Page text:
I respect Judy and her opinion. She’s very good at what she does. But in this instance, I made it clear I disagreed. I came home with my hair as short as it’s been since last summer, and I am once again a happy camper. Now I can get up in the morning, shower, run a comb through my hair, blow dry for five minutes, and get on with my day. That routine will hold for the next six weeks, after which I’ll return to Judy for another cut.

As writers, we all are pressed for time. My hair, pretty as others seem to think it is, is a 40-minute job to dry and style when it’s below shoulder length. And if I don’t do it every day, it looks like I spent the previous night on the street. Writing is about making choices, establishing priorities. Short hair is just one of the choices I have embraced in order to free up more time to write. I could list another dozen or so, but you get the point. At least I hope you do.

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The number of people who think of themselves as writers is far greater than the number who are writers.  A writer is someone who writes.  I wish to argue this using definition.

Shades of gray: If I drive stunt cars once a year, then I am a once-a-year stunt car hobbyist. If I do it once a year for enough money to live on, then I am a professional stunt car driver and can keep my mouth shut about how often I do it. If I do it every day without being paid, or once a month (think regularly, okay?)  pretty much without fail, then I am an amateur stunt car driver.

The word “amateur” is applied to activities that not everyone does. If everyone does it, then there is no question of being an amateur or professional. You just do it.  You have to do it, just as you and I have to breathe. I breathe for a living. And so do you. Does that mean we are professional breathers? We all know it pays to breathe.

What about this: everyone writes. Everyone I know, anyway.  Unlike breathing, not everyone I know who can write does.

Let’s compare it to eating. Everyone eats, too. But if you stop eating, you are considered to be starving, which will have the opposite effect of eating. Technically, you are no longer an eater. You were once. Were you a good eater? That depends on whether the goal of eating—health and life—was adequately attained. If, given a dutifully functioning body, your activity of eating resulted in health, then you performed eating well and correctly. You may have been (or still are) better than an amateur eater; you were professional.

Hold on; I just established “amateur” as applying to activities that not everyone does. So breathing and eating do not work in terms of being broken down into amateur and professional, do they? What if I could give a definition of eating being both amateur and professional (a means of making a living)?

Professional eating usually results from study. One kind of professional eater is a nutritionist; the other is a food critic, often writing about restaurants.  A more outdated professional eater is the royal food taster who eats in order to determine whether food has been poisoned. (Voila, a case of a “professional” eater who does not need study.)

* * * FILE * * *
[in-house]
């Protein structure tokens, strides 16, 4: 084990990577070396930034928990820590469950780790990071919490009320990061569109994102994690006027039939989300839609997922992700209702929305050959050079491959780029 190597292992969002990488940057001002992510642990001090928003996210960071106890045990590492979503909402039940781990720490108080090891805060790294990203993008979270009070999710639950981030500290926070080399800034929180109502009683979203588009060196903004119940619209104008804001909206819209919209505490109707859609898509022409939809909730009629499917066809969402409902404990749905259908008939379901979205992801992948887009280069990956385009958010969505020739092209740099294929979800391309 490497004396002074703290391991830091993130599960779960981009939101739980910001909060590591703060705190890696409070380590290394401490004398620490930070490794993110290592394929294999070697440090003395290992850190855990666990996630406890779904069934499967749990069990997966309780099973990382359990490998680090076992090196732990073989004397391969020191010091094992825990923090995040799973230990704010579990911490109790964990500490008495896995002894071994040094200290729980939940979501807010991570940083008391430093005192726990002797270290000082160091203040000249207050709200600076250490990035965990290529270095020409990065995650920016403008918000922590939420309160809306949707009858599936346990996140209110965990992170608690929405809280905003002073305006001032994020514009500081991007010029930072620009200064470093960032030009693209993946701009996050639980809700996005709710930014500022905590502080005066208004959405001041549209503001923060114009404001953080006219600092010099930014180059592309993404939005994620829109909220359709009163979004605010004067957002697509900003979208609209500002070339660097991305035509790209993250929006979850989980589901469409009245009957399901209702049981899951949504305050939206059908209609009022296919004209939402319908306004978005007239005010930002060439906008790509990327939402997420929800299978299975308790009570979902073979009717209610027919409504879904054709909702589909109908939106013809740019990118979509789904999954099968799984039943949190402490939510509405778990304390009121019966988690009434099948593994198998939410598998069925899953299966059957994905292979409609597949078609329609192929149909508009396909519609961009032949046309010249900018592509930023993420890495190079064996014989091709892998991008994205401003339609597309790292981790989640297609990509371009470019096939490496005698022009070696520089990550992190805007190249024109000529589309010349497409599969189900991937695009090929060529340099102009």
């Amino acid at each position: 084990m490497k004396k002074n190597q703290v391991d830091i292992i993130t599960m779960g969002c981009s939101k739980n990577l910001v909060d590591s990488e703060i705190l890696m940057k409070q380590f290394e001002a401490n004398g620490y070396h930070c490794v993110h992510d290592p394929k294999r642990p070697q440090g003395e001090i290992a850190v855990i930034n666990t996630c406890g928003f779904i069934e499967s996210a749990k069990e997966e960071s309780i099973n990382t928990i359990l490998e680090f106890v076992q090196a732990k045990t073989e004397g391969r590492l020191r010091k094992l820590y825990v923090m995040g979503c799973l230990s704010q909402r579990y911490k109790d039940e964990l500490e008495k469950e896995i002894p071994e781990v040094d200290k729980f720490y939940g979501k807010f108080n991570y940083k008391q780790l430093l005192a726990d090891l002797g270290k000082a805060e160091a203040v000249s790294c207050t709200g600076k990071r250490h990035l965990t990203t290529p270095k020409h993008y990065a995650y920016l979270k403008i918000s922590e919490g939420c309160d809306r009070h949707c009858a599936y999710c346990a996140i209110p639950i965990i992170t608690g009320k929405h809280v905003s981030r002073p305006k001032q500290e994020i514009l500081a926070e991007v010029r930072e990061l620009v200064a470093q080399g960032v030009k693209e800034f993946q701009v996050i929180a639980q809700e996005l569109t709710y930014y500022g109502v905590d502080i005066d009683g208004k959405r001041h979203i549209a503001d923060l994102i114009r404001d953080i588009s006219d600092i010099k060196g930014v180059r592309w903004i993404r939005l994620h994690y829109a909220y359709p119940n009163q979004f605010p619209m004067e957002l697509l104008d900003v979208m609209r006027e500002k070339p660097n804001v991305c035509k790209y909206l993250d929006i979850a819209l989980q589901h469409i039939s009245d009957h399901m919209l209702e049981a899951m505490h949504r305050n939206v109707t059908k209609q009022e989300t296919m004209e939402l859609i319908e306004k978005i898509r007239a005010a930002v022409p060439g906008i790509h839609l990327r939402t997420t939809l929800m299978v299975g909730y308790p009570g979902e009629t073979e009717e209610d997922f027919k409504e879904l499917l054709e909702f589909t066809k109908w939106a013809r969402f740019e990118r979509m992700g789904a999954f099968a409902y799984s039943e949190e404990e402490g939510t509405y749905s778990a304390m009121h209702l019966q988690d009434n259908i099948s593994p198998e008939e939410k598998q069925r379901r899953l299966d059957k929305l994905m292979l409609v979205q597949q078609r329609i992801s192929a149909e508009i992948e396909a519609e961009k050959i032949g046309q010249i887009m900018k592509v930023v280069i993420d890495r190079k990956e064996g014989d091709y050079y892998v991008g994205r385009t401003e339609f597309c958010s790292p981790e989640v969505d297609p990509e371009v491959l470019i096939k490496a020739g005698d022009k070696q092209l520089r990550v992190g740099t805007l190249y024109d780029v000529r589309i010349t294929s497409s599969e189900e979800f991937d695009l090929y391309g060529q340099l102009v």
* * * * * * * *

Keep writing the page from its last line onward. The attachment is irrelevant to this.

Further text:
I contend a writer is a person who not only writes, but who feels compelled to do so. It has nothing to do with whether a writer is any good in the eyes of a wide general public, dead or alive, nor indeed to a captured audience of kindred souls interested in whatever topic the writer writes about and in whatever style.

Think of the writer who is very good, like Emily Dickenson who wrote for no one but herself.  Now think of the writer who is very bad, stylistically, in the opinion of at least ten thousand people with literary degrees, yet which person runs a blog and has a captured audience of three who enjoy what the writer is writing in his or her bad style.

There are people who enjoy dreaming of themselves as writers, fantasizing what it would be like to write the book of their dreams.  Are they writers? No. They are dreamers. Nothing wrong with that.  However, they are not actually dreaming of being writers, but of having written something.

Sidestep to sculpting. It would be lovely if I could say, “How do you like this wondrous statue of President Obama I have just done in my garden?”  For that statue to be good enough for reporters to want to interview me and take a picture of my work, I would have to spend time learning to sculpt well.  If my statue of President Obama could be mistaken for Hilary Clinton, I doubt I would achieve what I want from the dream—the fame, admiration, and money.

If it matters not to me whether my sculpture looks like Obama, Clinton or my husband, then it is the act of sculpting that defines me, and you will find me doing it in my garden, for the pleasure of the activity and what I learn to appreciate from it.